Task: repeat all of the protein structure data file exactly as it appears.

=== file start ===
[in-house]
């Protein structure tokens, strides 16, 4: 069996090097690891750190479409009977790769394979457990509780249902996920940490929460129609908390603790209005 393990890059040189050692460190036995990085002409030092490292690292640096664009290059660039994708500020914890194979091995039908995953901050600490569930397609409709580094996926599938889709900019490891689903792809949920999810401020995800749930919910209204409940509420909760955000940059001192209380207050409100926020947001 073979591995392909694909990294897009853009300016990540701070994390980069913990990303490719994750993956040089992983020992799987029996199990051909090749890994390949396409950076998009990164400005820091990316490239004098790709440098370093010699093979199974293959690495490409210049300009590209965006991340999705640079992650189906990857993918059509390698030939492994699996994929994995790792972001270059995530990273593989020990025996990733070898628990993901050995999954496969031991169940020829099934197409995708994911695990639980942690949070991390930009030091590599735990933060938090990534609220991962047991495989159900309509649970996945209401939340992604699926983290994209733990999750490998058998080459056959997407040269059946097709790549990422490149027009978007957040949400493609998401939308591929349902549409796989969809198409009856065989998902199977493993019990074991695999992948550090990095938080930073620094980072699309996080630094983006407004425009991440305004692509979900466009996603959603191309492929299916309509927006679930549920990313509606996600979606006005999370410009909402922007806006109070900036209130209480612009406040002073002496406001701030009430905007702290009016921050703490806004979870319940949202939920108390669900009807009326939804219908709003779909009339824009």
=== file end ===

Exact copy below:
[in-house]
């Protein structure tokens, strides 16, 4: 069996090097690891750190479409009977790769394979457990509780249902996920940490929460129609908390603790209005 393990890059040189050692460190036995990085002409030092490292690292640096664009290059660039994708500020914890194979091995039908995953901050600490569930397609409709580094996926599938889709900019490891689903792809949920999810401020995800749930919910209204409940509420909760955000940059001192209380207050409100926020947001 073979591995392909694909990294897009853009300016990540701070994390980069913990990303490719994750993956040089992983020992799987029996199990051909090749890994390949396409950076998009990164400005820091990316490239004098790709440098370093010699093979199974293959690495490409210049300009590209965006991340999705640079992650189906990857993918059509390698030939492994699996994929994995790792972001270059995530990273593989020990025996990733070898628990993901050995999954496969031991169940020829099934197409995708994911695990639980942690949070991390930009030091590599735990933060938090990534609220991962047991495989159900309509649970996945209401939340992604699926983290994209733990999750490998058998080459056959997407040269059946097709790549990422490149027009978007957040949400493609998401939308591929349902549409796989969809198409009856065989998902199977493993019990074991695999992948550090990095938080930073620094980072699309996080630094983006407004425009991440305004692509979900466009996603959603191309492929299916309509927006679930549920990313509606996600979606006005999370410009909402922007806006109070900036209130209480612009406040002073002496406001701030009430905007702290009016921050703490806004979870319940949202939920108390669900009807009326939804219908709003779909009339824009």